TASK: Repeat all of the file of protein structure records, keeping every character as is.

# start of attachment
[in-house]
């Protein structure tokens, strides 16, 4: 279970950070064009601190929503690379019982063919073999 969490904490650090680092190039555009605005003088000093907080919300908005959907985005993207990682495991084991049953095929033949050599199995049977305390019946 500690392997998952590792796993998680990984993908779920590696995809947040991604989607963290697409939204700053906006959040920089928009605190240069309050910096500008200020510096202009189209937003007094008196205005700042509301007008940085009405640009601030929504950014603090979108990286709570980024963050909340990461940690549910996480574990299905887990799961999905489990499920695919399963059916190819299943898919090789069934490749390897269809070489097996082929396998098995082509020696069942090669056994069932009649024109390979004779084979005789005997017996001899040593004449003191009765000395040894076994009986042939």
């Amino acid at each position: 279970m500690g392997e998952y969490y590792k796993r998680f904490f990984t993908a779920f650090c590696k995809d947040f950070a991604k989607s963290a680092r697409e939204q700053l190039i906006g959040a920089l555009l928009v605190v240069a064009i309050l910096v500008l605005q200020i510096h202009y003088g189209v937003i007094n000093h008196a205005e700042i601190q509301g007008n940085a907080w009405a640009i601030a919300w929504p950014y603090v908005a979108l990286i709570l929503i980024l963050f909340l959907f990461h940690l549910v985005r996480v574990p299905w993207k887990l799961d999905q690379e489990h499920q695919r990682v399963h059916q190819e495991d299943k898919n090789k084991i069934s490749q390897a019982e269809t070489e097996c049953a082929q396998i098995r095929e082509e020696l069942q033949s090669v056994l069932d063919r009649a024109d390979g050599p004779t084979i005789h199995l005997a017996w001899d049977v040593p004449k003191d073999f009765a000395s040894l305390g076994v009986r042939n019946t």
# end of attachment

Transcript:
[in-house]
């Protein structure tokens, strides 16, 4: 279970950070064009601190929503690379019982063919073999 969490904490650090680092190039555009605005003088000093907080919300908005959907985005993207990682495991084991049953095929033949050599199995049977305390019946 500690392997998952590792796993998680990984993908779920590696995809947040991604989607963290697409939204700053906006959040920089928009605190240069309050910096500008200020510096202009189209937003007094008196205005700042509301007008940085009405640009601030929504950014603090979108990286709570980024963050909340990461940690549910996480574990299905887990799961999905489990499920695919399963059916190819299943898919090789069934490749390897269809070489097996082929396998098995082509020696069942090669056994069932009649024109390979004779084979005789005997017996001899040593004449003191009765000395040894076994009986042939």
């Amino acid at each position: 279970m500690g392997e998952y969490y590792k796993r998680f904490f990984t993908a779920f650090c590696k995809d947040f950070a991604k989607s963290a680092r697409e939204q700053l190039i906006g959040a920089l555009l928009v605190v240069a064009i309050l910096v500008l605005q200020i510096h202009y003088g189209v937003i007094n000093h008196a205005e700042i601190q509301g007008n940085a907080w009405a640009i601030a919300w929504p950014y603090v908005a979108l990286i709570l929503i980024l963050f909340l959907f990461h940690l549910v985005r996480v574990p299905w993207k887990l799961d999905q690379e489990h499920q695919r990682v399963h059916q190819e495991d299943k898919n090789k084991i069934s490749q390897a019982e269809t070489e097996c049953a082929q396998i098995r095929e082509e020696l069942q033949s090669v056994l069932d063919r009649a024109d390979g050599p004779t084979i005789h199995l005997a017996w001899d049977v040593p004449k003191d073999f009765a000395s040894l305390g076994v009986r042939n019946t």